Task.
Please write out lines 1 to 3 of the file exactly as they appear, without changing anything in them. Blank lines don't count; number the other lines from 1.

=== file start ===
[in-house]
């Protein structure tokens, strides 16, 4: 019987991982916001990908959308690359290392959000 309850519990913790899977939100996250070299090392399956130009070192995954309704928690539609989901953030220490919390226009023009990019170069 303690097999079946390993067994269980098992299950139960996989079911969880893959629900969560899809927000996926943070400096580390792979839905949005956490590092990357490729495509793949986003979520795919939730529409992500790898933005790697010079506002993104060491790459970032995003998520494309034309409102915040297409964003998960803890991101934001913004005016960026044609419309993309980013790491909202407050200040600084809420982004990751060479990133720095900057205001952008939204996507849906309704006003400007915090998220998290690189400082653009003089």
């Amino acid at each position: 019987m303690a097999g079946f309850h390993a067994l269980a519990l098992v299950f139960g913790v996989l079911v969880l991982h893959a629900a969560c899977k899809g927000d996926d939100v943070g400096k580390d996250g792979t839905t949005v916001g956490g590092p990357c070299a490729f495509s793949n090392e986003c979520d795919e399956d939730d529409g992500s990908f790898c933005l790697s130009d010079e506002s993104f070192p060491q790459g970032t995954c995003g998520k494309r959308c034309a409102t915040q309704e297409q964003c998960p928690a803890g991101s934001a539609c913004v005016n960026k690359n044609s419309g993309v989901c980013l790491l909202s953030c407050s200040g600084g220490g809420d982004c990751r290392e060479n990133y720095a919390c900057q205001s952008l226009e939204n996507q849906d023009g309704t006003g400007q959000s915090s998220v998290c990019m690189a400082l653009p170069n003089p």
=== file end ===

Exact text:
[in-house]
């Protein structure tokens, strides 16, 4: 019987991982916001990908959308690359290392959000 309850519990913790899977939100996250070299090392399956130009070192995954309704928690539609989901953030220490919390226009023009990019170069 303690097999079946390993067994269980098992299950139960996989079911969880893959629900969560899809927000996926943070400096580390792979839905949005956490590092990357490729495509793949986003979520795919939730529409992500790898933005790697010079506002993104060491790459970032995003998520494309034309409102915040297409964003998960803890991101934001913004005016960026044609419309993309980013790491909202407050200040600084809420982004990751060479990133720095900057205001952008939204996507849906309704006003400007915090998220998290690189400082653009003089």
């Amino acid at each position: 019987m303690a097999g079946f309850h390993a067994l269980a519990l098992v299950f139960g913790v996989l079911v969880l991982h893959a629900a969560c899977k899809g927000d996926d939100v943070g400096k580390d996250g792979t839905t949005v916001g956490g590092p990357c070299a490729f495509s793949n090392e986003c979520d795919e399956d939730d529409g992500s990908f790898c933005l790697s130009d010079e506002s993104f070192p060491q790459g970032t995954c995003g998520k494309r959308c034309a409102t915040q309704e297409q964003c998960p928690a803890g991101s934001a539609c913004v005016n960026k690359n044609s419309g993309v989901c980013l790491l909202s953030c407050s200040g600084g220490g809420d982004c990751r290392e060479n990133y720095a919390c900057q205001s952008l226009e939204n996507q849906d023009g309704t006003g400007q959000s915090s998220v998290c990019m690189a400082l653009p170069n003089p």